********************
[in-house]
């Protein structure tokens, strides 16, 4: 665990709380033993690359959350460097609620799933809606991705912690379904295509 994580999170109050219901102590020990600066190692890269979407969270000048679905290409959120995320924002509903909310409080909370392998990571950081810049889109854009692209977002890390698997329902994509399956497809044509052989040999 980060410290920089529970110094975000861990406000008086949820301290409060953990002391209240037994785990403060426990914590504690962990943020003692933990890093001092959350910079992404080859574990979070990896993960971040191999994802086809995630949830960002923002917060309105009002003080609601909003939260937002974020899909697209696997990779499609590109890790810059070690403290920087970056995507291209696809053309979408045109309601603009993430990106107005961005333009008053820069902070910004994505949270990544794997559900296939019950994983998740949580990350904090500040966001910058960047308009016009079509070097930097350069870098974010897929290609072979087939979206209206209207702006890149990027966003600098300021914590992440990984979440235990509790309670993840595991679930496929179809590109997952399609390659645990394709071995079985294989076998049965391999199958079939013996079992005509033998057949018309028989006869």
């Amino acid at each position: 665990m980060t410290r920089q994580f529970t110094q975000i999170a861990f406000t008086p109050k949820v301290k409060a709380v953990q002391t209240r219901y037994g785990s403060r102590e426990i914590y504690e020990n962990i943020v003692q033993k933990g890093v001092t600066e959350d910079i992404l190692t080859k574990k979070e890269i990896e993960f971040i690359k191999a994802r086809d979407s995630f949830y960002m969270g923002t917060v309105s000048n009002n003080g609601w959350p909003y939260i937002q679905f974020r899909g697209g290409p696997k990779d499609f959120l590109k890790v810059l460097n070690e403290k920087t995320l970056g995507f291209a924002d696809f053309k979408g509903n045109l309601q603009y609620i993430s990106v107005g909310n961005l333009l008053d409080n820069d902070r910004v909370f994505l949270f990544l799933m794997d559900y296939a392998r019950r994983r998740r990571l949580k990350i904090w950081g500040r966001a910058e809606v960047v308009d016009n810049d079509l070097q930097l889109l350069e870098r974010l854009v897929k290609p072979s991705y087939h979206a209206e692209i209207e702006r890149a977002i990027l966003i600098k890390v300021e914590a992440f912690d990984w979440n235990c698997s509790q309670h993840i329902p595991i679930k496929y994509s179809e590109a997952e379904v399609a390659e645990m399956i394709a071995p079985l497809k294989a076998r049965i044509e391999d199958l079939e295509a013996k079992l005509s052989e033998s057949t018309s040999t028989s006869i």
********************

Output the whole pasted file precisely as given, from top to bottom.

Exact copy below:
[in-house]
């Protein structure tokens, strides 16, 4: 665990709380033993690359959350460097609620799933809606991705912690379904295509 994580999170109050219901102590020990600066190692890269979407969270000048679905290409959120995320924002509903909310409080909370392998990571950081810049889109854009692209977002890390698997329902994509399956497809044509052989040999 980060410290920089529970110094975000861990406000008086949820301290409060953990002391209240037994785990403060426990914590504690962990943020003692933990890093001092959350910079992404080859574990979070990896993960971040191999994802086809995630949830960002923002917060309105009002003080609601909003939260937002974020899909697209696997990779499609590109890790810059070690403290920087970056995507291209696809053309979408045109309601603009993430990106107005961005333009008053820069902070910004994505949270990544794997559900296939019950994983998740949580990350904090500040966001910058960047308009016009079509070097930097350069870098974010897929290609072979087939979206209206209207702006890149990027966003600098300021914590992440990984979440235990509790309670993840595991679930496929179809590109997952399609390659645990394709071995079985294989076998049965391999199958079939013996079992005509033998057949018309028989006869």
């Amino acid at each position: 665990m980060t410290r920089q994580f529970t110094q975000i999170a861990f406000t008086p109050k949820v301290k409060a709380v953990q002391t209240r219901y037994g785990s403060r102590e426990i914590y504690e020990n962990i943020v003692q033993k933990g890093v001092t600066e959350d910079i992404l190692t080859k574990k979070e890269i990896e993960f971040i690359k191999a994802r086809d979407s995630f949830y960002m969270g923002t917060v309105s000048n009002n003080g609601w959350p909003y939260i937002q679905f974020r899909g697209g290409p696997k990779d499609f959120l590109k890790v810059l460097n070690e403290k920087t995320l970056g995507f291209a924002d696809f053309k979408g509903n045109l309601q603009y609620i993430s990106v107005g909310n961005l333009l008053d409080n820069d902070r910004v909370f994505l949270f990544l799933m794997d559900y296939a392998r019950r994983r998740r990571l949580k990350i904090w950081g500040r966001a910058e809606v960047v308009d016009n810049d079509l070097q930097l889109l350069e870098r974010l854009v897929k290609p072979s991705y087939h979206a209206e692209i209207e702006r890149a977002i990027l966003i600098k890390v300021e914590a992440f912690d990984w979440n235990c698997s509790q309670h993840i329902p595991i679930k496929y994509s179809e590109a997952e379904v399609a390659e645990m399956i394709a071995p079985l497809k294989a076998r049965i044509e391999d199958l079939e295509a013996k079992l005509s052989e033998s057949t018309s040999t028989s006869i």